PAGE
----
As my daughter, Ali, and I walked home from school, three weeks into first grade, she said to me, “I made a new friend. Her name is Hannah; she wants to have a play date.”
Play date. I had heard of them before, but since Ali is my oldest child, this was the first time I was actually asked to plan one. In my day, I would just run down the block to my friend’s house, and my mom would whistle from the front porch when it was time to come back. I have planned two-day conferences at work, put together dinner parties and hosted events, so how hard could a play date be?
I called the child’s mom, and we decided to meet at the park (which was a lot better than having to clean my house, so they wouldn’t see the mess).
Believe it or not, there are actually rules to follow to make sure you and your little one have a great play date — and save yourself from being the family that people talk about.
• Try and meet somewhere neutral for the first time. A park, library story time, a walk, or a kid-friendly café are great public places to meet, so you can get to know the other parent before she comes into your home.
• Be on time. I’m sure your child will be counting down the minutes in anticipation, and so will her new friend, so don’t make the children, and the other parent, suffer by being tardy. (It’s also a good time to teach your child how to tell time.)
• Bring a snack. Always make sure to ask the other parent beforehand if her child has any food allergies. You wouldn’t want to bring some strawberries and have the other child watch as yours finishes them alone. If the play date is at your home, have some coffee or tea for the other parent and vice versa: if you are invited, bring a snack.
• Speak to your child about manners. Good afternoon, please, thank you, etc. Explain to her that she is a guest in her friend’s home, and she must behave. No running or screaming inside, and when the play date is over, she must help clean up.
• Sharing can sometimes become an issue, especially with little ones, so be prepared. If there are some toys that are very special to your child, or expensive collectables that shouldn’t be played with, put them away. Be aware that you will eventually run into another parent who hasn’t learned to share and doesn’t think her child should, either.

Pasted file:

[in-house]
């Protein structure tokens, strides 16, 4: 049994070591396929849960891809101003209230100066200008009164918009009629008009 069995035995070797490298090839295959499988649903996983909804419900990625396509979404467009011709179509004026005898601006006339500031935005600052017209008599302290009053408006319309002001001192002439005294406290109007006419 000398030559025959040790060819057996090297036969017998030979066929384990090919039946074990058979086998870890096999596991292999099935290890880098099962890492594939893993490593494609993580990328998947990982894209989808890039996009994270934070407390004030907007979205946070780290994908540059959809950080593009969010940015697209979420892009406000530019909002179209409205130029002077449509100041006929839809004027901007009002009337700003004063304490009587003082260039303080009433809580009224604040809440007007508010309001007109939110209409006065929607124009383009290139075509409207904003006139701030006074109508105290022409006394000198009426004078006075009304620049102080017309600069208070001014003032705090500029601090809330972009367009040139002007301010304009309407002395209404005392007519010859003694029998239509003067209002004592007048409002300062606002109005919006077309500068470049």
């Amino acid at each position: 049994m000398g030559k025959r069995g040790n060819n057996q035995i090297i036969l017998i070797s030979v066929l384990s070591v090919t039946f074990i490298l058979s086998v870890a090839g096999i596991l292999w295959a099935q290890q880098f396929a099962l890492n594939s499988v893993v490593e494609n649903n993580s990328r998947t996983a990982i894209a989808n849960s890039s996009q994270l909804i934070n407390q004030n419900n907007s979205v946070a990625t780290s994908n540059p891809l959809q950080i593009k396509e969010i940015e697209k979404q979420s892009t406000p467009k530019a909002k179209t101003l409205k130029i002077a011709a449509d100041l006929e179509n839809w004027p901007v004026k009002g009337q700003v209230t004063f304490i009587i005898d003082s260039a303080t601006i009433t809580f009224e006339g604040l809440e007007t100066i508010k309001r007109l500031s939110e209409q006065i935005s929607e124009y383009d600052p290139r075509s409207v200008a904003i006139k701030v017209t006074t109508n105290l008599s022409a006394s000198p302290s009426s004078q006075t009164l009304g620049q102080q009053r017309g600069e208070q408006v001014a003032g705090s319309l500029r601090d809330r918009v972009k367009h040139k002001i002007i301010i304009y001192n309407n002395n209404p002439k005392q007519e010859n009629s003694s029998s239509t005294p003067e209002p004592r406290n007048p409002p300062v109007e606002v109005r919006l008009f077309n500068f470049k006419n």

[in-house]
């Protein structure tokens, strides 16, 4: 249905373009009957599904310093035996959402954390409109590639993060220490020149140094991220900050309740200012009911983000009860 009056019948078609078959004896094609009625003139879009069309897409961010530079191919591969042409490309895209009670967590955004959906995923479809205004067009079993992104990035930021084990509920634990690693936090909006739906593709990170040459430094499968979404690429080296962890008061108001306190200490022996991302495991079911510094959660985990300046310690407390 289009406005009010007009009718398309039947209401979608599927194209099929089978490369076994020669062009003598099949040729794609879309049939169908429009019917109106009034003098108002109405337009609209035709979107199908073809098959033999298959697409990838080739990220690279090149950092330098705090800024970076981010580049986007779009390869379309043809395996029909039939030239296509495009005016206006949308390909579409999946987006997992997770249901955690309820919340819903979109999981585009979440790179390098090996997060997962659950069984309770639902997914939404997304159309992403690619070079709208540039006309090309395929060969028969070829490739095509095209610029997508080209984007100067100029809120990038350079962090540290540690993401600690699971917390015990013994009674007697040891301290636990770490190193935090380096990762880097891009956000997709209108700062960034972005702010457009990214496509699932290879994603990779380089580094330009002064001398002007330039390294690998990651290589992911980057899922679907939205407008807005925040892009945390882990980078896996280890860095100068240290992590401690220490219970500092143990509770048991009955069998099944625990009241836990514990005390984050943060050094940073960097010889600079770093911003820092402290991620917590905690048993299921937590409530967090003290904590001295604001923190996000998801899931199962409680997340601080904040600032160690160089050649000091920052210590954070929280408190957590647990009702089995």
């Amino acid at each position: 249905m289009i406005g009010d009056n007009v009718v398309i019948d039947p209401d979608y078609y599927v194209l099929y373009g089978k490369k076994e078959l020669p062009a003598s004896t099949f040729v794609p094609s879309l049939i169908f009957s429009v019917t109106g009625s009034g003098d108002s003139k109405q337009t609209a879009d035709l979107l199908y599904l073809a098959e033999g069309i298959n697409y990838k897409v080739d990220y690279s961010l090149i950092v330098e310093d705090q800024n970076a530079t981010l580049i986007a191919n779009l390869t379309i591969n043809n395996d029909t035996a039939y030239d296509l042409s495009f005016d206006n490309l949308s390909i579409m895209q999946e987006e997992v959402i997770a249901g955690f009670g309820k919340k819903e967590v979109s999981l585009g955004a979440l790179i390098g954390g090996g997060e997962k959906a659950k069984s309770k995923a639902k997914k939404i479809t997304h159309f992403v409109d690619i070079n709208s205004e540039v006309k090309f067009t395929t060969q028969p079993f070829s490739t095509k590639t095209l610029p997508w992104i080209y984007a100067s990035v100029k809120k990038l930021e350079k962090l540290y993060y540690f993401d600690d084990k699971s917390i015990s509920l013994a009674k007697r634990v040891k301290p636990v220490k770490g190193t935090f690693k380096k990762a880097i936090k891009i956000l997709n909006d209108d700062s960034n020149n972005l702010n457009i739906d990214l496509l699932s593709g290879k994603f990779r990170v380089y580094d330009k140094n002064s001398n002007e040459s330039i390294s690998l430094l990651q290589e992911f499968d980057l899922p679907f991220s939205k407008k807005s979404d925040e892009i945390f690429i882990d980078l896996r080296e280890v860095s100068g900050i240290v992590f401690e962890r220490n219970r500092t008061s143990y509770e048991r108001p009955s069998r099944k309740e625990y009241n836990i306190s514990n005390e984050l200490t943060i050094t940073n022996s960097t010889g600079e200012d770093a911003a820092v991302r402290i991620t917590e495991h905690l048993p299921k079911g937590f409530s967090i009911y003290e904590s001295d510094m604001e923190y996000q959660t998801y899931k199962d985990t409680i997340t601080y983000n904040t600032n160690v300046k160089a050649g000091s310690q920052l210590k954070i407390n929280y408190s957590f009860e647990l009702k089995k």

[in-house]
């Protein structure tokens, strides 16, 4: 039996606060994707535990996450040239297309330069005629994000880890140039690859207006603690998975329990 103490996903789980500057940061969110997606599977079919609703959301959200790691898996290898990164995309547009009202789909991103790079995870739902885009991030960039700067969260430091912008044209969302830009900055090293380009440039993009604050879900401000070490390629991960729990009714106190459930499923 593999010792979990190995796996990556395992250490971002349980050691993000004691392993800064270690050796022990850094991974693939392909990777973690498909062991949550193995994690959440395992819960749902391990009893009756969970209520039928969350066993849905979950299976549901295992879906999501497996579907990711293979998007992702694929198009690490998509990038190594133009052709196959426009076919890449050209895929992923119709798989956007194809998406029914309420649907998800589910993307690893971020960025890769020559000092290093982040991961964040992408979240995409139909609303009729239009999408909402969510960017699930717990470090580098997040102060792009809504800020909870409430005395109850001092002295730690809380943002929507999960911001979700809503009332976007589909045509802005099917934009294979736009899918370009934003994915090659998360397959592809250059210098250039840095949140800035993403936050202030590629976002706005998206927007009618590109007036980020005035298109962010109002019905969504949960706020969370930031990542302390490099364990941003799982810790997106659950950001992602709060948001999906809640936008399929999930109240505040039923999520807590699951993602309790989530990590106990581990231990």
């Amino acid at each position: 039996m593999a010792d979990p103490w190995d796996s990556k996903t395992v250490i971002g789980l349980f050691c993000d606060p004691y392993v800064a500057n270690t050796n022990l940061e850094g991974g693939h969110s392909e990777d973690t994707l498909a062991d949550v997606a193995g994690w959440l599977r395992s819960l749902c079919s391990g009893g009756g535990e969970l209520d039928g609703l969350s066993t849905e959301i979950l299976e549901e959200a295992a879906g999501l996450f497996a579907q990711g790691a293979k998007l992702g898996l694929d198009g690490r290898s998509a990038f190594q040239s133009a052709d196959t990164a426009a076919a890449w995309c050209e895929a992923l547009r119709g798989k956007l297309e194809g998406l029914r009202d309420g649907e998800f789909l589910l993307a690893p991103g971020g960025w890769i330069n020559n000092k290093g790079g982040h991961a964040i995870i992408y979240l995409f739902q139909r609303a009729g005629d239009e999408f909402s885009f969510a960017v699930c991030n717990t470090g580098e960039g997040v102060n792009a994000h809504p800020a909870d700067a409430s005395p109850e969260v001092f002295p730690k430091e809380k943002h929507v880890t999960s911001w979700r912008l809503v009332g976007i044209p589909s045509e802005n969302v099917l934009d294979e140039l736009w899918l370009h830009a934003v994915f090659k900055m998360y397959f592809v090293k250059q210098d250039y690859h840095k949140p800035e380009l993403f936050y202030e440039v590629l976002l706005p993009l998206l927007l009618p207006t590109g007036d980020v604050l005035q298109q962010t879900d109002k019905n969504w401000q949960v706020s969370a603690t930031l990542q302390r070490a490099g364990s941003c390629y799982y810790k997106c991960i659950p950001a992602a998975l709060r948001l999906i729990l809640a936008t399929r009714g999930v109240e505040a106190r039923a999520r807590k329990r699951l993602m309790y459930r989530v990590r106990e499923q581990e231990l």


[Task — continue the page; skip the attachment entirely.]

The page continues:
• A play date should not last all day. You have a life to get back to. One hour for the first date is fine — as you get to know each other, you can slightly increase the time.
Make sure the pick-up time is clear to the other parent. Some think this is a baby-sitting service and will leave you with their kid for hours — so having a phone number is a good idea. If the play date is at their house, make sure that you are on time for the pick-up.
Keep in mind: play dates are not for parents. Unless you are invited to stay, don’t. I once had a mom drop her daughter off then settle into my couch and ask for something to eat. She stayed for three hours, and I had to entertain her the entire time. (I now pretend I’m in a rush when I see her and have never invited her child back to my house again.)
• Kids and cars. I, personally, do not want my child in anyone else’s car. Some people don’t mind. Before you decide to run errands with extra little ones in tow, make sure you have the other parent’s permission, and let her know how you feel about your kids getting in her car. I dropped my younger daughter off one time at her friend’s house and when I picked her up two hours later, I found out she had been all over town, running errands with her friend and her mom — without her booster seat! They even went to Queens to pick up a family member. Needless to say, after speaking to the other parent, I never sent her there again.
The most important thing is that your child learns how to interact positively with other children and play. After a while, you will get the hang of play dates, and then you can start reading articles to prepare yourself for when your little angel begins to go on real dates.
Alexandra Espinal lives in East New York, Brooklyn, where she is a mom to two girls, a dog named Chellita, a cat named Feathers, and a bearded dragon named Sandy.
©2012 Community News Group
By submitting this comment, you agree to the following terms:
You agree that you, and not NYParenting.com or its affiliates, are fully responsible for the content that you post. You agree not to post any abusive, obscene, vulgar, slanderous, hateful, threatening or sexually-oriented material or any material that may violate applicable law; doing so may lead to the removal of your post and to your being permanently banned from posting to the site. You grant to NYParenting.com the royalty-free, irrevocable, perpetual and fully sublicensable license to use, reproduce, modify, adapt, publish, translate, create derivative works from, distribute, perform and display such content in whole or in part world-wide and to incorporate it in other works in any form, media or technology now known or later developed.